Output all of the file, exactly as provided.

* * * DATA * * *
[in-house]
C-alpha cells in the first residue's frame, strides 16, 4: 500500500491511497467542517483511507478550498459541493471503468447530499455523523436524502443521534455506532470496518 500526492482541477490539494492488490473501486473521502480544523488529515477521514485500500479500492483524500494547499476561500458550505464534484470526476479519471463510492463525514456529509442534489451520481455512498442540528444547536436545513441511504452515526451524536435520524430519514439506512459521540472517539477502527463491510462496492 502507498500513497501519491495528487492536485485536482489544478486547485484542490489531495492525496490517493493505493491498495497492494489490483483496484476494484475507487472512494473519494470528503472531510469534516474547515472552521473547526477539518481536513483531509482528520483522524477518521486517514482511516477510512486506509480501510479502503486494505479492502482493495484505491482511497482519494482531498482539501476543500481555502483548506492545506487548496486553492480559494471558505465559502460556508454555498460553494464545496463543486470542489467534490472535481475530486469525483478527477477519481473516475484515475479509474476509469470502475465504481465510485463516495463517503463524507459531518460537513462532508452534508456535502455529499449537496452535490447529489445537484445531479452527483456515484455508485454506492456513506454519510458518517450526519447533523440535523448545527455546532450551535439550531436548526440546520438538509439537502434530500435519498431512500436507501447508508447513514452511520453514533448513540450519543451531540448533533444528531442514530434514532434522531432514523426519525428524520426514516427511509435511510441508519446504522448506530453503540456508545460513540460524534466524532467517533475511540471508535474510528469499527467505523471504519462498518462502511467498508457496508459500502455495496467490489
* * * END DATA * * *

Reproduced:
[in-house]
C-alpha cells in the first residue's frame, strides 16, 4: 500500500491511497467542517483511507478550498459541493471503468447530499455523523436524502443521534455506532470496518 500526492482541477490539494492488490473501486473521502480544523488529515477521514485500500479500492483524500494547499476561500458550505464534484470526476479519471463510492463525514456529509442534489451520481455512498442540528444547536436545513441511504452515526451524536435520524430519514439506512459521540472517539477502527463491510462496492 502507498500513497501519491495528487492536485485536482489544478486547485484542490489531495492525496490517493493505493491498495497492494489490483483496484476494484475507487472512494473519494470528503472531510469534516474547515472552521473547526477539518481536513483531509482528520483522524477518521486517514482511516477510512486506509480501510479502503486494505479492502482493495484505491482511497482519494482531498482539501476543500481555502483548506492545506487548496486553492480559494471558505465559502460556508454555498460553494464545496463543486470542489467534490472535481475530486469525483478527477477519481473516475484515475479509474476509469470502475465504481465510485463516495463517503463524507459531518460537513462532508452534508456535502455529499449537496452535490447529489445537484445531479452527483456515484455508485454506492456513506454519510458518517450526519447533523440535523448545527455546532450551535439550531436548526440546520438538509439537502434530500435519498431512500436507501447508508447513514452511520453514533448513540450519543451531540448533533444528531442514530434514532434522531432514523426519525428524520426514516427511509435511510441508519446504522448506530453503540456508545460513540460524534466524532467517533475511540471508535474510528469499527467505523471504519462498518462502511467498508457496508459500502455495496467490489